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Not since Hitler's '30s have the German people seen such an ambitious sports spectacle as unfolded recently at Leipzig's new stadium (see following pages). A crowd of 100,000 spectators watched while 25,000 sleek-muscled boys and girls, who had been trained and especially well fed in camps for six weeks preceding the show, traced out great pinwheel patterns, cavorted about the green sisal-carpeted infield in calisthenic maneuvers and clambered up steel-piping frames to form human pyramids from which shapely girls dived into nets. A beautifully trained 15,000-member rooting section dressed in immaculate white uniforms spelled out political slogans by means of brilliantly colored red, green and blue cloth squares.
To keep up the tempo of the spectacle, airplanes buzzed overhead and dropped parachutes with flags attached, motorcycles heavily draped with pretty girls whizzed around the athletic track and two German bands oom-pahed an accompaniment. Even the youngsters got into the act with a mass demonstration of tossing and catching gigantic red and green inflated rubber balls. The kids were strictly disciplined; there were no wild independent scrambles after the ball; everything was done to whistle command. The Communists, capitalizing on the Teutonic love of precision and pageantry, put on a show in which the entire emphasis was on collective rather than individual action. The East Germans, hoping to impress the West Germans with their progress, invited the Westerners to attend and even offered free rail travel from Berlin to Leipzig. Added attraction: a chance to visit the birthplace of Wagner.
Few Westerners showed up, but a host of East Germans arrived at the stadium on foot and via antiquated red wooden trolleys to pile into the sun-baked stands. There they devoted themselves to the orderly pageantry of the show while they sipped lemonade, ate sausages and sucked on precious oranges which magically appeared on this health and strength-giving occasion.
Along with the festivities, the Communist party leaders addressed the crowd. "Fight for a peace-loving Germany! Be against militarism!" cried Party Boss Walter Ulbricht as squads of bare-chested, goose-stepping (Russian style, but with sneakers) Volkspolizei tramped around the track. Manfred Ewald, chairman of the physical culture program, boasted that "the East German State now has 1,300,000 men, women and children organized for sport."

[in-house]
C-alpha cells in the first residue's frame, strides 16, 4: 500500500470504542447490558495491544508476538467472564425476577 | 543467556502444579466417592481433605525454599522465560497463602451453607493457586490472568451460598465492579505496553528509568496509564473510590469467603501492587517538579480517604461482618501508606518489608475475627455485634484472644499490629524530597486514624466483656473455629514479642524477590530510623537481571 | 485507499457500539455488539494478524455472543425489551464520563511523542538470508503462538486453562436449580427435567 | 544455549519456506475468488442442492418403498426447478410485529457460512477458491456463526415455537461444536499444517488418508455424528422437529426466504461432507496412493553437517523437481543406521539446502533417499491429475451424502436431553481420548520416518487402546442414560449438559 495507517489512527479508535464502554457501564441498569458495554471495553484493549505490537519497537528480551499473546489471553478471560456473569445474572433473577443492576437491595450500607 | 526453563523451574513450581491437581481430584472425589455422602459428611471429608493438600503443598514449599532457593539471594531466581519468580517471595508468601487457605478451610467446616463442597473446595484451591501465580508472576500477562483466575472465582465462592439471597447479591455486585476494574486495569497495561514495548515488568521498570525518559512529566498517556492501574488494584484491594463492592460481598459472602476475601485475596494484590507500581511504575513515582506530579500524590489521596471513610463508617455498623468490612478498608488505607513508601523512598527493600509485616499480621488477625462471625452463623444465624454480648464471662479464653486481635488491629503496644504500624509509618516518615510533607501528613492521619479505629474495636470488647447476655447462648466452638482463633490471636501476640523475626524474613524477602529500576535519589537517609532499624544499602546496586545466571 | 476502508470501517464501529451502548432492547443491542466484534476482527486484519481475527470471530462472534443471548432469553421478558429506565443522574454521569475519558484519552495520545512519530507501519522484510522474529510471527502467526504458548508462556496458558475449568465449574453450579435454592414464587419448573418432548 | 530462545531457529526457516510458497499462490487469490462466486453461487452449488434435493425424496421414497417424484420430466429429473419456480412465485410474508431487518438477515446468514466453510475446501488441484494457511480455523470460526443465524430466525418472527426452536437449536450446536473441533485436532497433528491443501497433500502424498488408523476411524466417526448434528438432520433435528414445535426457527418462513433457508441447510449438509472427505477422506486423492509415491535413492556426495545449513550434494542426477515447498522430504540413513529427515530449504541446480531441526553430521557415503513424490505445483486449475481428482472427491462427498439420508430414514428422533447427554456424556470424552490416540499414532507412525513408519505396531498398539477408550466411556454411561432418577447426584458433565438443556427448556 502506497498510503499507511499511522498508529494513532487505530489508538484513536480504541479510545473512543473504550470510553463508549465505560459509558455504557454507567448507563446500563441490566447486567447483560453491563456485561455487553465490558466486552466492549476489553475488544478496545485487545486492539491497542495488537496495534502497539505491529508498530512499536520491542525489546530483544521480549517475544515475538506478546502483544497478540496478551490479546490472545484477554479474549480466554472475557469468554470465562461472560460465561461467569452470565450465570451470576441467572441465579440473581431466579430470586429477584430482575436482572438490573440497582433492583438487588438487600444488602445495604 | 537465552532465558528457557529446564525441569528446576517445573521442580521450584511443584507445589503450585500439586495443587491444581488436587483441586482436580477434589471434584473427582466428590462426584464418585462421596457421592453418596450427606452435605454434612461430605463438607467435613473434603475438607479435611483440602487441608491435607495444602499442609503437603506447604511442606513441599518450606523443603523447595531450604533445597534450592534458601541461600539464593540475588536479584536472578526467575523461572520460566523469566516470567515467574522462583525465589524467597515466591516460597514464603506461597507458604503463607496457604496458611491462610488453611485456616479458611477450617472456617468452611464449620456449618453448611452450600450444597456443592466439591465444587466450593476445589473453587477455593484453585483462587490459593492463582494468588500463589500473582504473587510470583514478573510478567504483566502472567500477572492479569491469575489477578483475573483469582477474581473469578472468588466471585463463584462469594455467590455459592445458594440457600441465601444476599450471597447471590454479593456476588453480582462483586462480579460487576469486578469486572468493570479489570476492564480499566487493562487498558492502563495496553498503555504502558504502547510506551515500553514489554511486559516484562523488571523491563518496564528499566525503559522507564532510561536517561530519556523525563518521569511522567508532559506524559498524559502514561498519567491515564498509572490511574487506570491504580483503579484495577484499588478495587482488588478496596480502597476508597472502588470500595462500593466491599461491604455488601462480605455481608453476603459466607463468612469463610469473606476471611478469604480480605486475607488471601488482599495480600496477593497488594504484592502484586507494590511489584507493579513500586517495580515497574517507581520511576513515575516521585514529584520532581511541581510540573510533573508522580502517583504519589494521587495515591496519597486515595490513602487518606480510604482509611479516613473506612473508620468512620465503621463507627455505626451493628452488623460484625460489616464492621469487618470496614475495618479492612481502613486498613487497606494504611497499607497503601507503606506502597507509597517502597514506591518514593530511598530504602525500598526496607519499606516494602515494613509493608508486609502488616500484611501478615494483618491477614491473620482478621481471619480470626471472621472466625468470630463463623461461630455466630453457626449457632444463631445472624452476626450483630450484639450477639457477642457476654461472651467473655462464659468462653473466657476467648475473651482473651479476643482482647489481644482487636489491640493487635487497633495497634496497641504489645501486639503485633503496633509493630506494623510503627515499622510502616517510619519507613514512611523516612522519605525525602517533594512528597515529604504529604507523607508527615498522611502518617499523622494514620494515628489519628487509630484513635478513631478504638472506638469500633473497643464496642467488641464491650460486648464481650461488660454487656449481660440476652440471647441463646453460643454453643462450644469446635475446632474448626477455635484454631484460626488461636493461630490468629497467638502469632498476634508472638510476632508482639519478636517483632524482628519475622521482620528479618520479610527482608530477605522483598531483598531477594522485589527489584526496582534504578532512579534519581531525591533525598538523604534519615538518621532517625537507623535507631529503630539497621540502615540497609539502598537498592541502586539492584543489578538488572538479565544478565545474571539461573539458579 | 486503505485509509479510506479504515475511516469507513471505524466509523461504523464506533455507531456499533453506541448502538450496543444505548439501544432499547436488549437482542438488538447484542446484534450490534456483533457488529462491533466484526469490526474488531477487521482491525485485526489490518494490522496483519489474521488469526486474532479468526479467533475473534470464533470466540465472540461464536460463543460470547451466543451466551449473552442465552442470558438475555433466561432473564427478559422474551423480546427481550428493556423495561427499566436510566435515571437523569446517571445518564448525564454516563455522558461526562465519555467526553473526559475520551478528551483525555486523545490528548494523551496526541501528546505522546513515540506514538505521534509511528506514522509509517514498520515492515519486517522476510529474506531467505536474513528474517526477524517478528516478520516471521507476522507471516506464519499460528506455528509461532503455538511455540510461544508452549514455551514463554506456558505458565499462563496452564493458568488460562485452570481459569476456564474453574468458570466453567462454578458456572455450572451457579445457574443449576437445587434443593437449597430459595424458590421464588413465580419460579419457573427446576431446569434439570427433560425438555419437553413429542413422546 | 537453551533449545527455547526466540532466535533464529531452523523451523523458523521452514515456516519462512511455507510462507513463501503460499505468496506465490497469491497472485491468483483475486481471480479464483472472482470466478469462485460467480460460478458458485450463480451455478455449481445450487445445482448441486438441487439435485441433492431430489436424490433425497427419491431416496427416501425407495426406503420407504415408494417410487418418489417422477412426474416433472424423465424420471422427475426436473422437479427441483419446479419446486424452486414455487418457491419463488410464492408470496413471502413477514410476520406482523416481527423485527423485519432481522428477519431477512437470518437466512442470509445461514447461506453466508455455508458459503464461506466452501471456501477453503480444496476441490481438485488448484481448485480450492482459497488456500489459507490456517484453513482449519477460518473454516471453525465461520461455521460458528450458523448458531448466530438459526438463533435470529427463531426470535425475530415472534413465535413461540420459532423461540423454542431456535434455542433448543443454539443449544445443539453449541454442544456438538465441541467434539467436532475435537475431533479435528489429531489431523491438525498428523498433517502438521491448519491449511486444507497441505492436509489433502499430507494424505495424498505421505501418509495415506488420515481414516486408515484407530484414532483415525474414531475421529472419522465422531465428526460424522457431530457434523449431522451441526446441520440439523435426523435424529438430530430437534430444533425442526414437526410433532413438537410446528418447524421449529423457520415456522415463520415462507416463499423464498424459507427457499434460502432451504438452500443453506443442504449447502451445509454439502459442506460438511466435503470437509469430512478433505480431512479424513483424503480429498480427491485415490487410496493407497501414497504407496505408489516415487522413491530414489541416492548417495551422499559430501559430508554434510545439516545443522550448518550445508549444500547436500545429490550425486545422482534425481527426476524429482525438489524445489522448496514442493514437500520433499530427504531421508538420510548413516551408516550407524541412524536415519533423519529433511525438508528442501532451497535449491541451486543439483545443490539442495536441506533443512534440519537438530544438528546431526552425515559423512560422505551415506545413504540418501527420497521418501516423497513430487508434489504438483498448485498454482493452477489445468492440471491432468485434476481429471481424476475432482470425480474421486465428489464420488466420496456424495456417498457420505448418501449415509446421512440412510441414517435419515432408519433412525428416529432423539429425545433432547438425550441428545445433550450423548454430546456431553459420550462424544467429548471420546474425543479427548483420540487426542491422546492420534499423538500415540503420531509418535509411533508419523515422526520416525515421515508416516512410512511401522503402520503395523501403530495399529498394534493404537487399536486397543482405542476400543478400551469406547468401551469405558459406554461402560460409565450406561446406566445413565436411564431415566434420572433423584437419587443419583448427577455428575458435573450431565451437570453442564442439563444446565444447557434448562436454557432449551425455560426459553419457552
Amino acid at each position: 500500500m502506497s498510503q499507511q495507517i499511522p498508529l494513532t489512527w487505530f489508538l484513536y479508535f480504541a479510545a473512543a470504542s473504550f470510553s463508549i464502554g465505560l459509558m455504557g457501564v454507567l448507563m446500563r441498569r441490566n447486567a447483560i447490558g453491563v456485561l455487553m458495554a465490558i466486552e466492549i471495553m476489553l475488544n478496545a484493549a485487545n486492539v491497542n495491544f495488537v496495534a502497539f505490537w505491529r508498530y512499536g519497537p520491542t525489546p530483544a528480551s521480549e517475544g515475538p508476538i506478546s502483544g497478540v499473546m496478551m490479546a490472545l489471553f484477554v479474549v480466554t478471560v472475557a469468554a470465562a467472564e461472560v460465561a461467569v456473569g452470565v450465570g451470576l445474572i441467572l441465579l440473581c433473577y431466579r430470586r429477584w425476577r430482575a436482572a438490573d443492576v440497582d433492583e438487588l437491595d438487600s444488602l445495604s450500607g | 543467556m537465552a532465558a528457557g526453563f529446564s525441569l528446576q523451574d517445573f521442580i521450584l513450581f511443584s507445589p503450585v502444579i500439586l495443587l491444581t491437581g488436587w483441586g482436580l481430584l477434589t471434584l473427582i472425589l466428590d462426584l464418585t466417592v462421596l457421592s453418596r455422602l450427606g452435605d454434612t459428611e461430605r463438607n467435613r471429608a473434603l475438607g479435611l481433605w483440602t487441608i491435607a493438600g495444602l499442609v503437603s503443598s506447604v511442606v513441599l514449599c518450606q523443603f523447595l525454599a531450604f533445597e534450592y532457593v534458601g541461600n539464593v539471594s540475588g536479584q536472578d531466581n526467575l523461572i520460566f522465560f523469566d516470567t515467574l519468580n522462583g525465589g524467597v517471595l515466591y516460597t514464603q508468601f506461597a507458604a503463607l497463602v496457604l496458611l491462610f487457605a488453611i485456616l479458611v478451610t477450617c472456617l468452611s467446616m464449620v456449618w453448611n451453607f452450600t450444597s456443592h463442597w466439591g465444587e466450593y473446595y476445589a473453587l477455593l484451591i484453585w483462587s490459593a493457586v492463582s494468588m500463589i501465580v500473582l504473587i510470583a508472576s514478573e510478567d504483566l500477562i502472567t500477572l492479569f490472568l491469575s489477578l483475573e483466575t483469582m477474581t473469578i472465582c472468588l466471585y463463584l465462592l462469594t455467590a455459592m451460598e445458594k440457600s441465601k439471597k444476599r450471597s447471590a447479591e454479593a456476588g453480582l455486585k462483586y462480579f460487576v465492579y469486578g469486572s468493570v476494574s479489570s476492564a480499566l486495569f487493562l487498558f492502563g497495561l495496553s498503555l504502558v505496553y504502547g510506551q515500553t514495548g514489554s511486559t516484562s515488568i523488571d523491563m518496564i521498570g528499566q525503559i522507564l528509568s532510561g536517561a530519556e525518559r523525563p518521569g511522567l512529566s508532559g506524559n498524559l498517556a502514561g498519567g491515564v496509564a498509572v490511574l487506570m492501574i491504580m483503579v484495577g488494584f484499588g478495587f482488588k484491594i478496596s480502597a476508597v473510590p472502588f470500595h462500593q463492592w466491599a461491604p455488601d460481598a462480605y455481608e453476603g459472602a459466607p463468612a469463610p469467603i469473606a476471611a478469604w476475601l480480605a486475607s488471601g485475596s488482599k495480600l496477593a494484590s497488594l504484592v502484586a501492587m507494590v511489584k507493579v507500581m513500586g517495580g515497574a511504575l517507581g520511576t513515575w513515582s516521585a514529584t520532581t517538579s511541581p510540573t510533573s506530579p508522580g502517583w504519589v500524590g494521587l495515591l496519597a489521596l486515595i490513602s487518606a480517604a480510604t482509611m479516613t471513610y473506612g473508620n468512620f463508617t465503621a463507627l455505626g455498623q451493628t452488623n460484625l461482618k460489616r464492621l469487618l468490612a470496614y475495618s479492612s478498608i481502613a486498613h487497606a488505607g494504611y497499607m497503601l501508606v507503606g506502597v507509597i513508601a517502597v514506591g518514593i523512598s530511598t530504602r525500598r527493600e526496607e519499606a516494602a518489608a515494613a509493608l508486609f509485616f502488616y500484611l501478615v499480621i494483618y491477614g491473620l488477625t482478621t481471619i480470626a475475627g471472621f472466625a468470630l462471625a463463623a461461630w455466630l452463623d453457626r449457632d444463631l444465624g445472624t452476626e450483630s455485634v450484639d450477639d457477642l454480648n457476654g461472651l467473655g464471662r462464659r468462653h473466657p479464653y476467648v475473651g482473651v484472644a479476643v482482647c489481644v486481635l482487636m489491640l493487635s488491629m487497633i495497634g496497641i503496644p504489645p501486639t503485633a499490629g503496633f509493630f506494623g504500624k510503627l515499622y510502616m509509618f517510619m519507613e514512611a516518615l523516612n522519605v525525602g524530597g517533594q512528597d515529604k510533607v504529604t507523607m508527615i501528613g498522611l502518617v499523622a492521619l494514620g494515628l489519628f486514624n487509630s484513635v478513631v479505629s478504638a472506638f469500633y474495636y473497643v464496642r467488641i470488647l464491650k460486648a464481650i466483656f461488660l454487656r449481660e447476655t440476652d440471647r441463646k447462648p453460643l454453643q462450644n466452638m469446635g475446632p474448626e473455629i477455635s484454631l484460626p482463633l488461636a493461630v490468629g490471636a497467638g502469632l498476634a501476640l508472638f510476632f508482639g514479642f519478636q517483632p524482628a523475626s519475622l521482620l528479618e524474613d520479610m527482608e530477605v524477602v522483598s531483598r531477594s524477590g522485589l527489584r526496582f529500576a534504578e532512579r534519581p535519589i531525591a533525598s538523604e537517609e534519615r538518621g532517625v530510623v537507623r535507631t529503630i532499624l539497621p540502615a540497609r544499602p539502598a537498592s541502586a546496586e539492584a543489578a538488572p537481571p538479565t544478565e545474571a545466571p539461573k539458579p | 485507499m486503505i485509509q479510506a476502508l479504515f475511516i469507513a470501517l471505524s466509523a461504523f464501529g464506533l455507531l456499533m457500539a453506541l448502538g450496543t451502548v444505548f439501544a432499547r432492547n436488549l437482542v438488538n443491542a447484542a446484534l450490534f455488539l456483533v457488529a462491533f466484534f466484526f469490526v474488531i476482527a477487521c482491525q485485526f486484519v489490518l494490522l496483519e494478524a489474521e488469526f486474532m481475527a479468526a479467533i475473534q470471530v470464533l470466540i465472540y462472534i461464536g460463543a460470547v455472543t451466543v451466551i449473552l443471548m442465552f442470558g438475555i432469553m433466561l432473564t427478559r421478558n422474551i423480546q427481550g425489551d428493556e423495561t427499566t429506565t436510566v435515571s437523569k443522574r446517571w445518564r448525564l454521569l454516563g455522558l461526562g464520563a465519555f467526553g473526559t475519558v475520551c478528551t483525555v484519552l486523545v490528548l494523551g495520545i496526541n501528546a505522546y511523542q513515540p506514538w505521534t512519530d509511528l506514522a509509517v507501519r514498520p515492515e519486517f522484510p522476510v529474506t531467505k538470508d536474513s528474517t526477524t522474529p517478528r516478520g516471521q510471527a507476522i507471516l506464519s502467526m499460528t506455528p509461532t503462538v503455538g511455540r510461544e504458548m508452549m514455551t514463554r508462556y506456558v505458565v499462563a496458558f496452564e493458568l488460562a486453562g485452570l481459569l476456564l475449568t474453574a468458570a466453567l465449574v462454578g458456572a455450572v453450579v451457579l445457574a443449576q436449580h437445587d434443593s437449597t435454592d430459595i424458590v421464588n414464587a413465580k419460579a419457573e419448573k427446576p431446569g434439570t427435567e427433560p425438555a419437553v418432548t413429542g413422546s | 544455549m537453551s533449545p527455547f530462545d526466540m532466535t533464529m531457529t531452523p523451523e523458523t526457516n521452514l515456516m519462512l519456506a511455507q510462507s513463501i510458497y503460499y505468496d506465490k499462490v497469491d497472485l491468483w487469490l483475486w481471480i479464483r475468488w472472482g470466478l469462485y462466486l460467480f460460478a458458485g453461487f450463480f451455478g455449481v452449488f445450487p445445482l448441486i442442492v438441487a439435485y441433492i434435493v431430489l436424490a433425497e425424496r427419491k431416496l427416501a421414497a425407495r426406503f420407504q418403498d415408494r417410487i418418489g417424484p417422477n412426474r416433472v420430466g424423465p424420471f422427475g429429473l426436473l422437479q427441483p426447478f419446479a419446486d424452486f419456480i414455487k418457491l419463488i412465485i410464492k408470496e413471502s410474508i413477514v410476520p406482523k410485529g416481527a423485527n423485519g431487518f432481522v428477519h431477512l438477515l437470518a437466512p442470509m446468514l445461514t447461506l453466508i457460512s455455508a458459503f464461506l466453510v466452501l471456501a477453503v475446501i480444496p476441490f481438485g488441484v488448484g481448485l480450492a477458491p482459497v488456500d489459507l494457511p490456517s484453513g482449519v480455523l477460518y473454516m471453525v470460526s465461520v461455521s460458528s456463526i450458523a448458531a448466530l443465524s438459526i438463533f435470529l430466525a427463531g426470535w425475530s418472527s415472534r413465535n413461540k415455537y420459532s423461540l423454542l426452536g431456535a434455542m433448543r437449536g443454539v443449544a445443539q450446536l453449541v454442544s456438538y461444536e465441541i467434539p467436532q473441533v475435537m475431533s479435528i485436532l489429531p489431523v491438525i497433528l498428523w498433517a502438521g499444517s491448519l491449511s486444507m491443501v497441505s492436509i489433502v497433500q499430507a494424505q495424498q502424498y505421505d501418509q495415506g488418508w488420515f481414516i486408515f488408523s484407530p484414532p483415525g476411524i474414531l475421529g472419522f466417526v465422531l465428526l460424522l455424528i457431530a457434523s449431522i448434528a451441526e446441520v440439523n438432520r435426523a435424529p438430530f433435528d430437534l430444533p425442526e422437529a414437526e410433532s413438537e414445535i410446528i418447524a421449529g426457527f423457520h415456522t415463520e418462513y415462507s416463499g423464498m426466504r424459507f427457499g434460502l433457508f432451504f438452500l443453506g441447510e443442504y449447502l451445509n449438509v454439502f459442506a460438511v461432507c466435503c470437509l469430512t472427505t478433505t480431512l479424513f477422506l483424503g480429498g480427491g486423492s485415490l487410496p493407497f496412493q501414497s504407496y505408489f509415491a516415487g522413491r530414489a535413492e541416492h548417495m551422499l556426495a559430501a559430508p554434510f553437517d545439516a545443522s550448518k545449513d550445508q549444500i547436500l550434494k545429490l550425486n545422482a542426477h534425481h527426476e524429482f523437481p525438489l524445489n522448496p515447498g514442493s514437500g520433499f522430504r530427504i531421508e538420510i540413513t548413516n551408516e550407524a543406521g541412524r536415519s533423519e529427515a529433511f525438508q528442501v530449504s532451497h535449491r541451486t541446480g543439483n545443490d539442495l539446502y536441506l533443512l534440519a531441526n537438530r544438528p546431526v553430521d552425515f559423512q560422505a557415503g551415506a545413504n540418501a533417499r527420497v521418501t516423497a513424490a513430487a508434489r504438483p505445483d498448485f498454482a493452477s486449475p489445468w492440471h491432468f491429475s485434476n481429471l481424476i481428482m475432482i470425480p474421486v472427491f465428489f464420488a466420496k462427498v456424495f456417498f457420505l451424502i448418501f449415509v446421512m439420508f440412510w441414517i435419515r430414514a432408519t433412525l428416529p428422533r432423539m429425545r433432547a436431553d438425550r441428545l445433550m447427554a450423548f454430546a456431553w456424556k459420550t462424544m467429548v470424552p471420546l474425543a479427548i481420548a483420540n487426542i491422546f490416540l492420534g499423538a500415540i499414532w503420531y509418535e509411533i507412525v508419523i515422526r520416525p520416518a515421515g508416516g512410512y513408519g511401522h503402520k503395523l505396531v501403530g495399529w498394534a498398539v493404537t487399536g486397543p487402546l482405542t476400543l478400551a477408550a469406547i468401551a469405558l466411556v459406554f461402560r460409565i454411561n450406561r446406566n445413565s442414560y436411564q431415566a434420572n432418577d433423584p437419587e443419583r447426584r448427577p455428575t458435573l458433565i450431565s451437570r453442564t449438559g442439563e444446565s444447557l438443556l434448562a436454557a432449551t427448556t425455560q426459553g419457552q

The ultimate sports authority in East Germany is the polysyllabic Staatliche Kommitee f�r K�rperkultur und Sport in der Deutschen Demokratischen Republik, which organizes mass sport at a community level. These local associations are led by union functionaries with the responsibility of explaining "the role and character of the national People's Army of the German Democratic Republic," of leading "an energetic fight against the speculators and the attempts by western agents to buy top athletes" and "winning over athletes for the aims of our workers' and peasants' state."
With such an ideology at stake, East German athletes, like those of other Iron Curtain countries, are expected to win in international competition. If the athletes fail they are lashed by critics for ideological unpreparedness. Actually, the East German Communists have gone further than even the Nazis in their emphasis on sport programs, for which they spend $60 million a year. The Nazis allowed independent sport clubs, but in East Germany everybody plays for the state.
Such demonstrations as were held in Leipzig are not encouraged in West Germany, despite the fact that Germany was once one of the most dumbbell-conscious nations in the world; such shows are considered militaristic and too heavily reminiscent of Hitler's Strength Through Joy youth movement.
But in East Germany? Well, as these rare pictures show, a lot of people are having regimented fun to the old commanding cry of "Achtung!"
RED GAMES IN RED GERMANY